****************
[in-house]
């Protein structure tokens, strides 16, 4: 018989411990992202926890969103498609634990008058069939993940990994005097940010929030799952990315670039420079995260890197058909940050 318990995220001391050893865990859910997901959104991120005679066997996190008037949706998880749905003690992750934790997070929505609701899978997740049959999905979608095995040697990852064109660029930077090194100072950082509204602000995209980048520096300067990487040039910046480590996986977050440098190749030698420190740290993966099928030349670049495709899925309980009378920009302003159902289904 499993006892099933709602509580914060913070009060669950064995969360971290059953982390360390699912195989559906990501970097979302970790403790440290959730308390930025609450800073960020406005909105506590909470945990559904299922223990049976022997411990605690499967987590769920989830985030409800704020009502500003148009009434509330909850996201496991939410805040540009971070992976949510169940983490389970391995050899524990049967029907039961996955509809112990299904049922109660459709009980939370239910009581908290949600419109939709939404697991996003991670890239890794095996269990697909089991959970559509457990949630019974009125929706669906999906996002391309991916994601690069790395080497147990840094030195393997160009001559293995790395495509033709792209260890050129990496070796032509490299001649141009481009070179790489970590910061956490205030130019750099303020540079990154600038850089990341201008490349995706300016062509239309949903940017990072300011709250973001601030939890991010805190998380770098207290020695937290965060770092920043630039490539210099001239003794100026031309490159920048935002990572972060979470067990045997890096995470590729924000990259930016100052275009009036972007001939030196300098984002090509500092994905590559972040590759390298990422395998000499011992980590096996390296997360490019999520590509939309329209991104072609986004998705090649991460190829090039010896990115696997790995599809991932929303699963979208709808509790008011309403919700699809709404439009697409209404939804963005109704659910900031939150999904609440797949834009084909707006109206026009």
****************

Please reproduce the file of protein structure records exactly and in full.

[in-house]
């Protein structure tokens, strides 16, 4: 018989411990992202926890969103498609634990008058069939993940990994005097940010929030799952990315670039420079995260890197058909940050 318990995220001391050893865990859910997901959104991120005679066997996190008037949706998880749905003690992750934790997070929505609701899978997740049959999905979608095995040697990852064109660029930077090194100072950082509204602000995209980048520096300067990487040039910046480590996986977050440098190749030698420190740290993966099928030349670049495709899925309980009378920009302003159902289904 499993006892099933709602509580914060913070009060669950064995969360971290059953982390360390699912195989559906990501970097979302970790403790440290959730308390930025609450800073960020406005909105506590909470945990559904299922223990049976022997411990605690499967987590769920989830985030409800704020009502500003148009009434509330909850996201496991939410805040540009971070992976949510169940983490389970391995050899524990049967029907039961996955509809112990299904049922109660459709009980939370239910009581908290949600419109939709939404697991996003991670890239890794095996269990697909089991959970559509457990949630019974009125929706669906999906996002391309991916994601690069790395080497147990840094030195393997160009001559293995790395495509033709792209260890050129990496070796032509490299001649141009481009070179790489970590910061956490205030130019750099303020540079990154600038850089990341201008490349995706300016062509239309949903940017990072300011709250973001601030939890991010805190998380770098207290020695937290965060770092920043630039490539210099001239003794100026031309490159920048935002990572972060979470067990045997890096995470590729924000990259930016100052275009009036972007001939030196300098984002090509500092994905590559972040590759390298990422395998000499011992980590096996390296997360490019999520590509939309329209991104072609986004998705090649991460190829090039010896990115696997790995599809991932929303699963979208709808509790008011309403919700699809709404439009697409209404939804963005109704659910900031939150999904609440797949834009084909707006109206026009």